Diverse international cultural experiences as a child set the stage for Eva Ho’s rise to venture capital visionary. As a recent general partner at San Francisco-based Susa Ventures venture capital technology fund since January 2013, she strategically invests in founders whose products are building value and defensibility through data, network effects, and economies of scale.
For the past seven months, Ho has also been working with Los Angeles Mayor Eric Garcetti and his administration to define long-term economic growth initiatives supporting the city as a launching pad where entrepreneurs and start-ups can thrive.
“I think that my early experience, my background has had great influence over almost every aspect of my life,” Ho says. “So much of it is my family, my father. He was really a true explorer.”
Ho learned from her father to continually seek out new learning opportunities and identify the positive in every challenge, specifically racism, economic struggle, and culture shock, all of which Ho encountered as a child.
“I think that my early experience, my background has had great influence over almost every aspect of my life.”
Home-schooled in a desolate African desert, Ho grew up to be a shy, curious girl. She immigrated at age seven with her parents and siblings to the United States, where the family lived in a housing project in Boston. Struggling to build a life for the family, Ho’s parents connected with social services and took labor jobs at a local restaurant.
After graduating with a bachelor’s degree in biology from Harvard in 1994, Ho earned an MBA from the Cornell University Johnson Graduate School of Management in 1998. She then moved to Los Angeles, and her entire family followed.
Ho was working as director of strategy for Stamps.com in 2000, when the tech company began to fizzle. Seeking new opportunities, she arranged a meeting with Applied Semantics co-founders Gil Elbaz and Adam Weissman, and joined their company as director of marketing the same year. After Applied Semantics was acquired by Google in 2003, Ho assumed a new job as senior product marketing manager for Google and YouTube, and her business relationship with Elbaz endured.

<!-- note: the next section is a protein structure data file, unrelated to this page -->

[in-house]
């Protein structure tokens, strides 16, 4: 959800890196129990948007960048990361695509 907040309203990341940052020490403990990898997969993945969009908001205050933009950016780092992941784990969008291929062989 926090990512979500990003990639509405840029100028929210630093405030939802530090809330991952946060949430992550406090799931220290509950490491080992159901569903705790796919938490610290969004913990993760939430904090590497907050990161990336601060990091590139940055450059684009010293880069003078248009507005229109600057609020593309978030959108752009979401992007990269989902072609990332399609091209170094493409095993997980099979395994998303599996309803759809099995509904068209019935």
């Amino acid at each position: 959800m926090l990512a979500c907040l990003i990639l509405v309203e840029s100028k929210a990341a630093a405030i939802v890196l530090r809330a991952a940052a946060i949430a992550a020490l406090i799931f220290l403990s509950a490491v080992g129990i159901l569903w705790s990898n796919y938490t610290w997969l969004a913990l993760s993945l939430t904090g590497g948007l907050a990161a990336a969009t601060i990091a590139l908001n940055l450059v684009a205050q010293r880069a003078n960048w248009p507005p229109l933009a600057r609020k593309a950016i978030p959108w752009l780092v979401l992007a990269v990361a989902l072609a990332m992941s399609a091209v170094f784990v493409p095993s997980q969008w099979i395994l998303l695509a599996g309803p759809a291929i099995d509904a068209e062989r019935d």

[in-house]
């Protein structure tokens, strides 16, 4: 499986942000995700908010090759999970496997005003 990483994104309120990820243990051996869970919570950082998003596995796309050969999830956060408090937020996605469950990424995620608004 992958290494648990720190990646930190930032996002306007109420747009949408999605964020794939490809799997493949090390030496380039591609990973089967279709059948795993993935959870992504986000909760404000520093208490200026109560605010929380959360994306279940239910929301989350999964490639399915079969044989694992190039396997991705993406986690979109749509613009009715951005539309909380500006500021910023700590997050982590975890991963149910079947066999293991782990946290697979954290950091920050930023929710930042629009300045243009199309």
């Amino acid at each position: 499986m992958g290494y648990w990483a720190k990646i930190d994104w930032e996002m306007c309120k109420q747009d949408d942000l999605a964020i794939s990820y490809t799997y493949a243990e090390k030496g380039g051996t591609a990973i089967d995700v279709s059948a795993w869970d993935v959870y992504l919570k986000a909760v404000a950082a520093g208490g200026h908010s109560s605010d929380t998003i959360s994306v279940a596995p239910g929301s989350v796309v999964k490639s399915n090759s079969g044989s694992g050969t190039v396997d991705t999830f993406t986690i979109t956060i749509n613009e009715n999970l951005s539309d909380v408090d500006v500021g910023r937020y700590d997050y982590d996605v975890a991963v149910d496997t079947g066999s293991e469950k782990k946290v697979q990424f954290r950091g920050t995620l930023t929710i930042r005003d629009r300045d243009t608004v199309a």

“They’re really unique and special guys, and dreamers,” Ho says about Elbaz and Weissman. “They described their vision to me…I was kind of enamored by the picture that they painted. Almost two decades later, we are still working together.”
In 2008, Ho began exploring venture capital as a potential next move. Several large funds approached her, but she declined the offers.
“My DNA is very much entrepreneurial…I didn’t feel that I could make those firms truly my own,” says Ho, who was more interested in starting other companies at the time.
After dipping into a few angel investments, Ho decided in 2012 to formalize the investments with the launch of Susa Ventures. After learning many new lessons at Susa, she felt ready to commit to running a multi-fund franchise as a long-term, professional investor.
With support from the Susa team, Ho recently left the company to start Fika Ventures with long-time friend Tianxiang (TX) Zhuo, who most recently served as managing partner of Karlin Ventures (an affiliate of Karlin Asset Management private investment firm), and Arteen Arabshahi. The new $40M fund was publicly announced February 15 is planned.
“Every entrepreneur who has met Eva raves about their interactions with her and holds her in the highest regard,” says Zhuo. “While a lot of this is attributable to her sheer wit and deep problem-solving skills in challenging situations, the thing that comes through the most is her sincerity and how she goes above and beyond to help them in every situation.”
“Los Angeles is an incredible place to be … we could leverage so many great things in the city now to produce super useful products and tools in the civic, philanthropic, as well as the private sector.”
Based on past experience, Ho, Zhuo, and Arabshahi choose to support founders in Business to Business and marketplaces, among other spaces. Ho says that while Los Angeles has long supported consumer-oriented tech companies like Snap Inc., now tech-heavy infrastructure ventures are on the rise, and those are the types of initiatives that Fika Ventures will back.
“Los Angeles is an incredible place to be,” says Ho, who remains inspired by nonprofit founders in her social circle. “We could leverage so many great things in the city now to produce super useful products and tools in the civic, philanthropic, as well as the private sector.”